Labour Warns Renters Could Be Hit By Higher Fuel Bills With Green Home Plans
Labour have said there is "no plan" to protect renters from higher fuel bills
3 min read
A focus on homeowners in the government's new heat pump plan could mean that renters could "bear the brunt" of green housing policies, Labour has warned.
Homeowners in England and Wales are set to be offered £5,000 grants from next April to help cover the cost of replacing gas boilers with new heat pumps in a bid to drive down carbon emissions.
The £450m fund will cover just 90,000 homes in the first three years, but comes as part of a wider £3.9bn package aimed at decarbonising the UK's housing stock.
But shadow housing secretary Lucy Powell expressed concern that there appeared to be "no plan" to protect renters from higher gas bills if landlords refused to upgrades on their properties with the energy efficient electric heating.
"Yet again, the Tories have shown they're not serious about tackling climate change or addressing the problem of poorly insulated homes, and there's no plan to help renters facing higher energy bills," she told PoliticsHome."Families up and down the country desperately need Labour's 10 year plan investing £6 billion a year for home insulation and zero carbon heating to cut bills by £400 per year, create jobs, reduce carbon emissions and improve our energy security."
Polly Neate, chief executive of housing and homeless charity, Shelter, said landlords should not "sit back and wait" for government schemes before taking action.
"The climate emergency will only make the housing emergency worse, and that's why it is essential that we make our homes net zero by 2035, or earlier if possible," she said.
"However, it is vital that tenants, who are already struggling to pay extortionate private rents and heat their homes, are not bearing the brunt of the cost of greener housing.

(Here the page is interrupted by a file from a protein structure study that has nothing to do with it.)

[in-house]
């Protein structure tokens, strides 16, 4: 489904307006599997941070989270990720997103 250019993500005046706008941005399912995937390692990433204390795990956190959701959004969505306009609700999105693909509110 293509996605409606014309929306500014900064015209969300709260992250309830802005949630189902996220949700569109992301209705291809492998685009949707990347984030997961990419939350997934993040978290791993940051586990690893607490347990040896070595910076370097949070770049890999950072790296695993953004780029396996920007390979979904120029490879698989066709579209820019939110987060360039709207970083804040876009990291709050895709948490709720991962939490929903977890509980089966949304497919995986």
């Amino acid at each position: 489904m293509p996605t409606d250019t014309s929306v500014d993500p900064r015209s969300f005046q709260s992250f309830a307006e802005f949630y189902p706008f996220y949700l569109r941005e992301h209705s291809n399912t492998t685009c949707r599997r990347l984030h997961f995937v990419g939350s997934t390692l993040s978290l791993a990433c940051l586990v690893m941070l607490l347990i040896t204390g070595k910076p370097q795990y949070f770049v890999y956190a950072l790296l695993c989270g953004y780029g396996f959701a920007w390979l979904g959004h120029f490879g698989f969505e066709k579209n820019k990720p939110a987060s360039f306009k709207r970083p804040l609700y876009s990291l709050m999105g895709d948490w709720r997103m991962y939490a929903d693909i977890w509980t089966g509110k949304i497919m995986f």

She added: "Landlords have a responsibility to make sure they are providing good quality, net zero homes. They cannot sit back and wait for government initiatives and schemes to be introduced before they take action.
"It is critical that landlords invest in their properties now to improve conditions and reduce energy bills for tenants."
Dan Wilson Craw, deputy director of Generation Rent, added that while the recent gas price hike could encourage some homeowners to shift to new technologies, there was little reason for landlords to make the same investments.
"Private rented homes are the hardest to make greener because the tenant pays the bills but has to rely on their landlord paying for the improvements," he said.
"Raising gas prices might encourage home owners to invest in heat pumps, but on its own that won't get landlords putting basic insulation in their properties, let alone installing the newest technologies. As a result more renters will be unable to afford to heat their own homes properly."
He added: "Homes that are harder to heat are more likely to have damp problems, causing health problems for their occupants. The net zero agenda should deliver lower bills and healthier homes for renters, but without a better plan the government will achieve the opposite."
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